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Trade target: Michael Raffl brings versatility to any lineup

Could the Austrian winger be on the move?

Heather Barry - SB Nation ©

With just one month between now and the NHL trade deadline, the Flyers sit 26th in the league, 7th in the Metropolitan Division, and 14 standings points back from a wild card spot. The rough benchmark to reach the playoffs is generally 93-94 points, however the two teams that currently hold the wild card spot, the Montreal Canadiens and the Pittsburgh Penguins, have played at around a 97-99 point pace thus far, making 93 far from a guarantee at making the postseason. But let’s just say for the sake of argument that 93 points would be enough to make the playoffs this season. To hit that figure, the Flyers would need to pick up just over 72% of their possible remaining points, a far cry from their 45.83 points percentage through the first 48 games of the season, and in terms of wins, they’d need a record of something close to 23-8-3. Is it possible? Absolutely. Is it likely? No, and even then there’s a decent chance that a record as such wouldn’t be enough to get them in.

So that’s where this mini series comes in. Through the rest of the bye week we’ll be taking a bit of a closer look at which players the Flyers may look to move on from, and what they could bring to a playoff-bound team.


Since signing with the Flyers in the Summer of 2013, Michael Raffl has played just about every single role that a forward possibly can, playing all three positions, making appearances on all four lines, and seeing time on both special teams’ units across his six seasons in Philadelphia. And, generally speaking, he’s been successful in whatever he’s been asked to do.

The majority of his minutes coming alongside Claude Giroux and Jakub Voracek during his 2014-15 campaign led to Raffl scoring a career high 21 goals and averaging exactly one goal per 60 minutes played at 5-on-5, a rate good enough for 32nd in the league that season. He hasn’t scored more than 13 in a season since, which of course comes with the territory of becoming a staple in the bottom-six of the lineup. Outside of his offensive production, Raffl’s been lauded for his overwhelmingly positive on-ice impact throughout his career.

In 379 games as a member of the Flyers, Raffl possesses a score-adjusted 52.41 Corsi for percent, +3.4 RelT, and a 51.65 expected goals for percent, +3.98% RelT, at 5-on-5, each comfortably placing him top-5 among all Flyers forwards in the last six seasons in such categories. The Flyers have out-scored opponents as well while he’s been on the ice, with a 51.03 goals for percent, if you’re into that being another evaluation tool. But, let’s shift our focus to this season alone since that’d be the player that a team would be acquiring.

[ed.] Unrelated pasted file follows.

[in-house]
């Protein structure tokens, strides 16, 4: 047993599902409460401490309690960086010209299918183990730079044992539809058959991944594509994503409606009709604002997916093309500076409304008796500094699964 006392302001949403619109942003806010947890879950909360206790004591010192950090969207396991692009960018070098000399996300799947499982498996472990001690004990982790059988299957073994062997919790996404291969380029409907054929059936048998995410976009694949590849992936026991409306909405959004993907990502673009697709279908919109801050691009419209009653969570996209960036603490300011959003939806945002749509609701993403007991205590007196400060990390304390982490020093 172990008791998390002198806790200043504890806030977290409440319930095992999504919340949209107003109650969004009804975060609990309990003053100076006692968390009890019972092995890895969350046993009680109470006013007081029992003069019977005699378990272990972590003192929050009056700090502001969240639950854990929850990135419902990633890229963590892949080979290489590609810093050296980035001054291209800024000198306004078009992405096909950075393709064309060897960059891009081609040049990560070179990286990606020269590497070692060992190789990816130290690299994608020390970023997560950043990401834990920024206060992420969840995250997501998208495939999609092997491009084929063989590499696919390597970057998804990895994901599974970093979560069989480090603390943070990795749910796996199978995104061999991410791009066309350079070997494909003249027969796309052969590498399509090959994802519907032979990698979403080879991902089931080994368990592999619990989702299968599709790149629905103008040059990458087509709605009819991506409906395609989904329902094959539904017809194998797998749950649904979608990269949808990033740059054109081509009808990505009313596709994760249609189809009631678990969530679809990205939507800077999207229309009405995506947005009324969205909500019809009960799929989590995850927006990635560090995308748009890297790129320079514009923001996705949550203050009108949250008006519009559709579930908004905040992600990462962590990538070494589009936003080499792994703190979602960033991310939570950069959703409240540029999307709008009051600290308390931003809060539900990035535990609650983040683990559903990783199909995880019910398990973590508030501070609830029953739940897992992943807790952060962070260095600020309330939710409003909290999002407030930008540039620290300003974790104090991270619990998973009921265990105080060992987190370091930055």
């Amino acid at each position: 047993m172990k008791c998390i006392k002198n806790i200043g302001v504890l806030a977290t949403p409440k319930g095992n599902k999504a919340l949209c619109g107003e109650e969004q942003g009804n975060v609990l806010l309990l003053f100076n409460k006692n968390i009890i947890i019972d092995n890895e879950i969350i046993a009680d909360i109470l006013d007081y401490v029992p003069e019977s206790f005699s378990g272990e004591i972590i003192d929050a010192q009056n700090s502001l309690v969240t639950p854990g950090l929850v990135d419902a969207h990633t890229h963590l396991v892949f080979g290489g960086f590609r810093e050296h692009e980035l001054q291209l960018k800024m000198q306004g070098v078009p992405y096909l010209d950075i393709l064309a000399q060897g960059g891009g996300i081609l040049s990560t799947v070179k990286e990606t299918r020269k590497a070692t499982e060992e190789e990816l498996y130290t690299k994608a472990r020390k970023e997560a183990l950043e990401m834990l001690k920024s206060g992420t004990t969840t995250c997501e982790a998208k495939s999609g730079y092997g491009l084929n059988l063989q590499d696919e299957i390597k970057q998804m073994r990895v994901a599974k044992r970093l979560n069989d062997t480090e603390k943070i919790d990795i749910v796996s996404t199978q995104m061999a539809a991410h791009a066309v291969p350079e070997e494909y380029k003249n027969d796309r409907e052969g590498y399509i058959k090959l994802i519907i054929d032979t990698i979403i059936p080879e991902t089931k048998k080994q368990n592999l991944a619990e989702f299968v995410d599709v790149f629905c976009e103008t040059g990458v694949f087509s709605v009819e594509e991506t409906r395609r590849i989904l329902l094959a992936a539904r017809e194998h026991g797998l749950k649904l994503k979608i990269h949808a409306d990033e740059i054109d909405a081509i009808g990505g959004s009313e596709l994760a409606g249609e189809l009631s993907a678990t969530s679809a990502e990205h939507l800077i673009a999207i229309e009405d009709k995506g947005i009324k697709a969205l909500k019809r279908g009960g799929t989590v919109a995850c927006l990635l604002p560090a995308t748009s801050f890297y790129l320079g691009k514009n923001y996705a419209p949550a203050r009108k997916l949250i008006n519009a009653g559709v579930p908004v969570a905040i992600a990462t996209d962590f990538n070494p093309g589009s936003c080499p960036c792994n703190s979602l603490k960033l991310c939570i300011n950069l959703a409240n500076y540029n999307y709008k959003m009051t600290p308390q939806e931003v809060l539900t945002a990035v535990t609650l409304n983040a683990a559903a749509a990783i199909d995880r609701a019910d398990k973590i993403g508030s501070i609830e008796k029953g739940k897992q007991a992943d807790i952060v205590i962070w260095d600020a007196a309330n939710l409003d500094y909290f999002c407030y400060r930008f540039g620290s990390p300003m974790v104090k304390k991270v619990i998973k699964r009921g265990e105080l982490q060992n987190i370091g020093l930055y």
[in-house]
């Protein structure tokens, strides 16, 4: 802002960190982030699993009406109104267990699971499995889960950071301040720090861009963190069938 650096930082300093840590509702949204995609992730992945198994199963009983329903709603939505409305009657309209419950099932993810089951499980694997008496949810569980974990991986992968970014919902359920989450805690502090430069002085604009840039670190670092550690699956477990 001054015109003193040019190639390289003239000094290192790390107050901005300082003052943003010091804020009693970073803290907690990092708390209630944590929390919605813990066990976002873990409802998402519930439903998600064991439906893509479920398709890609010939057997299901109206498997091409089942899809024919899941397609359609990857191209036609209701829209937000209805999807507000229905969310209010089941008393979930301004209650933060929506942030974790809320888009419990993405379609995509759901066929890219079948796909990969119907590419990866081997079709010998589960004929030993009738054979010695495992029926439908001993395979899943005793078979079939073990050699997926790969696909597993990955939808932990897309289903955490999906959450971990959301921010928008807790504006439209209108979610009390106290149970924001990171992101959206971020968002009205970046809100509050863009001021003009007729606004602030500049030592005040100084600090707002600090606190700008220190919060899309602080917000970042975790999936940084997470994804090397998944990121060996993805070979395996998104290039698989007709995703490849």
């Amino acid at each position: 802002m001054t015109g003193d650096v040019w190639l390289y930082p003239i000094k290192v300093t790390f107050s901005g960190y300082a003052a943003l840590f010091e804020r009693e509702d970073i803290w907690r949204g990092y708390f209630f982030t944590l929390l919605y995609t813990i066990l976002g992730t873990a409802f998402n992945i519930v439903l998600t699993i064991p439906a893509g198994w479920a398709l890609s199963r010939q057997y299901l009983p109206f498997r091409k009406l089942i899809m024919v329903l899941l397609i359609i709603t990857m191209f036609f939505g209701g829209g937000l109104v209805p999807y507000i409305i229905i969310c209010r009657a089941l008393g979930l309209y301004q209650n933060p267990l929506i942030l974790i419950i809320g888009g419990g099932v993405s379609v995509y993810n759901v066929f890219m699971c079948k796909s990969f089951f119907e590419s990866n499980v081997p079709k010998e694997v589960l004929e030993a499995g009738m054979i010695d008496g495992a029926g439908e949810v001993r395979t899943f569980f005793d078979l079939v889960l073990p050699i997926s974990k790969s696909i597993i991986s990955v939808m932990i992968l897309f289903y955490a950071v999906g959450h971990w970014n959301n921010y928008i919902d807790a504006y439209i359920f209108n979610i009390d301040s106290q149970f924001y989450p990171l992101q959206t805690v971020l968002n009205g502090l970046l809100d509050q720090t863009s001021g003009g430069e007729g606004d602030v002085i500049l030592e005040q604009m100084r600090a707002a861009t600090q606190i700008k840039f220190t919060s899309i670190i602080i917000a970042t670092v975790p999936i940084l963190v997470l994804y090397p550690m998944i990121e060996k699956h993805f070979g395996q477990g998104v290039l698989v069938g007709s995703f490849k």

While it’s true that his ice time is at an all-time low, averaging just 12:12 time on ice this season, and finishing with below ten minutes in each of his last five games, it hasn’t been due to his play having a massive drop-off — he’s still largely the same player he’s always been, the Flyers just no longer have a spot for him in the top-nine. Of course, having just two non-empty net goals on the season won’t make him standout in a positive light either, but he’s still driving play better than his peers, while arguably seeing his toughest deployment to date.

Michael Raffl 5v5 career stats

Season CF% RelT xGF% RelT D-zone start % CF% QoT CF% QoC
Season CF% RelT xGF% RelT D-zone start % CF% QoT CF% QoC
13-14 3.90 6.44 25.57 48.76 49.85
14-15 6.36 5.82 28.90 48.11 50.26
15-16 4.64 5.47 29.04 49.19 49.92
16-17 2.31 -1.95 27.49 50.34 50.07
17-18 0.69 0.96 29.16 49.17 49.77
18-19 0.02 3.45 37.42 48.30 50.45
“Toughest” deployment factors in bold.

This season Raffl has seen a considerable uptick in defensive zone starts, has faced the toughest competition that he’s seen in his career, and has still been able to push play in a positive direction. Say what you will about his lack of points, but Raffl’s built himself the resume of one of the most consistent depth forwards in the league who, in a pinch, can play up in the lineup without looking that out of place.

So why would the Flyers move him? Well, they’re a team looking to get younger and not only did Raffl turn 30 last month, but he’s also set to become an unrestricted free agent in June. This season he’s been all but locked into a fourth line role, and isn’t likely in their future plans with young forwards on the rise in leagues below.

For a team looking to improve their bottom-six forward corps, Raffl will very likely be one of the better options out there, and in all likelihood would be a bargain-buy. Should you add Raffl, you’d be getting a plus-forechecker who has been one of the Flyers’ most defensively sound forwards over the last few seasons, can play anywhere in your lineup, and would provide a solid option to add to your penalty kill rotation. At a time of the year full of regrettable trades, you could do a lot worse than Michael Raffl.

Data courtesy of Corsica.hockey

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